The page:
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fgrieu
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The reasons to still use DHKE when there is a pre-shared secret are that

  1. It makes confidentiality compromise by passive eavesdropping impossible even for an adversary that knows the shared secret, including if that knowledge comes after interception.
  2. It makes confidentiality compromise by more general (active) attacks impossible without knowledge of the shared secret at time of the attack.

Property 2 implies forward secrecy in DHKE, even though the pre-shared secret does not change;

Symmetric crypto can't give property 1 or 2, but can give forward secrecy (by carefully making the pre-shared secret irreversibly evolve at each session).

Recall that in passive eavesdropping, the adversary intercepts ciphertext but does not modify it. These attacks are by far the easiest to mount.

Recall that forward secrecy is the desirable property that future compromise of a user's secrets can't compromise confidentiality of past exchanges.


An example of protocol giving properties 1&2 is one where users agree on a shared secret $S$, and public information: their respective distinc tidentity $I$ (e.g. bytestrings A and B), a finite group (noted with law $+$ and corresponding scalar multiplication $\times$) of order $q$ and generator $G$ suitable for DHKE (e.g. Ed448-Goldilocks), a symmetric authenticated encryption mode (e.g. AES-256-GCM), a hash function $H$ much wider than the key of the authenticated encryption mode (e.g. SHA-512), and the following protocol, where each communication session goes::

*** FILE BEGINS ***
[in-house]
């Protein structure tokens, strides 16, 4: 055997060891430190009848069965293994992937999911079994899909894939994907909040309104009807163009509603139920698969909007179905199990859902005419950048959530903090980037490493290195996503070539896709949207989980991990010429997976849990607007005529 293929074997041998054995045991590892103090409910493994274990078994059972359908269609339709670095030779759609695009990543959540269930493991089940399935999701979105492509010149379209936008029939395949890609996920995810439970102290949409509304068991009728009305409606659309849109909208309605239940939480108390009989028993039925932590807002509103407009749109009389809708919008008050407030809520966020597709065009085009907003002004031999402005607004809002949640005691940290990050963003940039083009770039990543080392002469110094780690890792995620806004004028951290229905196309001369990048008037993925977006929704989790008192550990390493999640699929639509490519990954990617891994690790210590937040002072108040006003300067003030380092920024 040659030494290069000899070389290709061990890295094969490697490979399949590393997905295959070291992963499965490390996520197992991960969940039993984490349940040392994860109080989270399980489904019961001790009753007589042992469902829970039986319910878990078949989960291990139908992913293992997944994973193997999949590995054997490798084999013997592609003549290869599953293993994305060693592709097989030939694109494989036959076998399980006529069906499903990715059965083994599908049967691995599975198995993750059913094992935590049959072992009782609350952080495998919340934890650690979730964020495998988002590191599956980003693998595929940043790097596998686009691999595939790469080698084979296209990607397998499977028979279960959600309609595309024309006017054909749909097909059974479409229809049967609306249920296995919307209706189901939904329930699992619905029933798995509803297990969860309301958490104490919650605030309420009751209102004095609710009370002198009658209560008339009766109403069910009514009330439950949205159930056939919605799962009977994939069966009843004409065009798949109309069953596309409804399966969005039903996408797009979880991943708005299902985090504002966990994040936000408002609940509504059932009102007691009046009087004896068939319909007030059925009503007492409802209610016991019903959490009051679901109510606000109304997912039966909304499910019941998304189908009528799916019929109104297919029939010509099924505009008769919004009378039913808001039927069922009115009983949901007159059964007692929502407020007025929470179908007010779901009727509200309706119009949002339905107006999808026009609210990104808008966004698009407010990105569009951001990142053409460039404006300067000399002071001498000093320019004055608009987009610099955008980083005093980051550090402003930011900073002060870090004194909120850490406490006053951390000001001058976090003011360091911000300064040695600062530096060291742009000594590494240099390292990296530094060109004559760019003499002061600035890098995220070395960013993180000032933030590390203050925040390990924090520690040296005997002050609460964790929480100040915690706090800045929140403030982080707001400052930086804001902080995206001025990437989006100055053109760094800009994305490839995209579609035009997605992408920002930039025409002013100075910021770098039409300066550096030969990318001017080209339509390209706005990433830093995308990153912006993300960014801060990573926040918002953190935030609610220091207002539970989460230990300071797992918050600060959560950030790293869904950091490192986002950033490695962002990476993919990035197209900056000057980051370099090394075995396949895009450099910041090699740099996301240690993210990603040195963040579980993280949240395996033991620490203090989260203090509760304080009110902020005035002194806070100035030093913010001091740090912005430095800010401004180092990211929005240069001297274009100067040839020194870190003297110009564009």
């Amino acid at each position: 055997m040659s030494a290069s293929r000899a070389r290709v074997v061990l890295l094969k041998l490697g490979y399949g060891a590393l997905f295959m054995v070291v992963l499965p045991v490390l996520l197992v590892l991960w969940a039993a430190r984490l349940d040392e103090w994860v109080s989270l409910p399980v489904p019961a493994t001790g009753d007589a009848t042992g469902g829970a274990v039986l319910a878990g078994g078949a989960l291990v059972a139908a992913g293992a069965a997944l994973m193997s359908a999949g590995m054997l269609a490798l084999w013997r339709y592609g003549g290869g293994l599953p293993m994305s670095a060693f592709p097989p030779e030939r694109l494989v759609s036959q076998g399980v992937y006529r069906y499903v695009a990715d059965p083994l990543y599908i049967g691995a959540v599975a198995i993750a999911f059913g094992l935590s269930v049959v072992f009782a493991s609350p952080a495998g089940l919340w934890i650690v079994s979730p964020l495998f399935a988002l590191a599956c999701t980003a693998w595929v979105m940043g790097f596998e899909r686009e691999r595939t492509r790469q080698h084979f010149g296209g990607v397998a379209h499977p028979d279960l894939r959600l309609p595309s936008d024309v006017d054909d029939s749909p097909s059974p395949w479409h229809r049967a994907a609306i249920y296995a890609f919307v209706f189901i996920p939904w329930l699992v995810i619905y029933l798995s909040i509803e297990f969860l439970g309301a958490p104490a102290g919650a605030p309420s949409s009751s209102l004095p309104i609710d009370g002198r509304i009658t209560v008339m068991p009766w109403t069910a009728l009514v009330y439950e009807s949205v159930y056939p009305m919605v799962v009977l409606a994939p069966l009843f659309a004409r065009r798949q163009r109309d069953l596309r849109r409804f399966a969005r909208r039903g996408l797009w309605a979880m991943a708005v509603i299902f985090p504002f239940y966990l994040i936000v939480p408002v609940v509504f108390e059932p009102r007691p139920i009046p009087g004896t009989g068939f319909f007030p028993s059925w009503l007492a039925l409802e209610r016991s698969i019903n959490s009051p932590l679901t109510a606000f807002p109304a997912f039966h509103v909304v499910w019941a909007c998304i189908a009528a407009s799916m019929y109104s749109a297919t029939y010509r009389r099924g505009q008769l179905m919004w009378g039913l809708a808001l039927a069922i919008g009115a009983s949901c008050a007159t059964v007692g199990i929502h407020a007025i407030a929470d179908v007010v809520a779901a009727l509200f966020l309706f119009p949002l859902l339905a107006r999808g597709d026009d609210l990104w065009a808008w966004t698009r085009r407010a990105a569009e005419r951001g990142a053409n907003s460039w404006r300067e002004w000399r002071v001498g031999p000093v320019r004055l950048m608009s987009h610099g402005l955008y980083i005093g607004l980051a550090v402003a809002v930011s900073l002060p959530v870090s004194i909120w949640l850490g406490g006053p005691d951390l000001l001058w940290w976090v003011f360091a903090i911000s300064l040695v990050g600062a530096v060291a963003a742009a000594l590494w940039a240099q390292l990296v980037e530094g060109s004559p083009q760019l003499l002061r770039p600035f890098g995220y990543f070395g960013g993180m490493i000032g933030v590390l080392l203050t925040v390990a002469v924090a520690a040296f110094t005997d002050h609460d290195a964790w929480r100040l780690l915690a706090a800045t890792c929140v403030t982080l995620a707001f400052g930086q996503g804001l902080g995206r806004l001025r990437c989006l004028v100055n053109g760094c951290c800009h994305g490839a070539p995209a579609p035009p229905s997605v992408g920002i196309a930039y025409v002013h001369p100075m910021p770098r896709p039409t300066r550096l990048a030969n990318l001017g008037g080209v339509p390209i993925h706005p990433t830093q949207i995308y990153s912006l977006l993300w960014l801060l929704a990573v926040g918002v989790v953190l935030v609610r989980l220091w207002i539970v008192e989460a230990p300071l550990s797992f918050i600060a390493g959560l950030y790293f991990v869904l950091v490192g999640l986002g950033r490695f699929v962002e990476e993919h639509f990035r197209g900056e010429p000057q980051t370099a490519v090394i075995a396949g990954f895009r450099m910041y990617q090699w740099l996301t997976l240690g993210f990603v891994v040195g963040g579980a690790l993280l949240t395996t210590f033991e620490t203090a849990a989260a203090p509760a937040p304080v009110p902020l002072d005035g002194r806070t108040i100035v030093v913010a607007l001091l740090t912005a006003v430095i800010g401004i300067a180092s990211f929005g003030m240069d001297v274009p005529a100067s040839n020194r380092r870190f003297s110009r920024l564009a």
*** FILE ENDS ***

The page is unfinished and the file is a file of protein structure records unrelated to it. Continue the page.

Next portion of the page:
• Each party generates random secret $x\in[1,q]$, computes $X\gets x\times G$, sends $X$, receives $Y$.
  • Each party compute $Z\gets x\times Y$. Notice that their respective $Z$ are equal and secret in the absence of active attack.
  • Each party computes $H(Z\mathbin\|S\mathbin\|I)$ for it's $I$, splits it into 2 cryptograms $U$ and $V$ (with $U$ of size suitable as key of the authenticated encryption and $V$ the rest), sends $V$, and receives $W$.
  • Each party computes $H(Z\mathbin\|S\mathbin\|I')$ for the other party's identity $I'$, and splits it into 2 cryptograms $U'$ and $V'$ (as above).
  • Only if $V'=W$ does communication proceed for this session, with $U$ used as key for the authenticated encryption towards the other party, and $U'$ used in the other direction.

The first two bullets are DHKE. The rest is purely symmetric cryptography.

fgrieu
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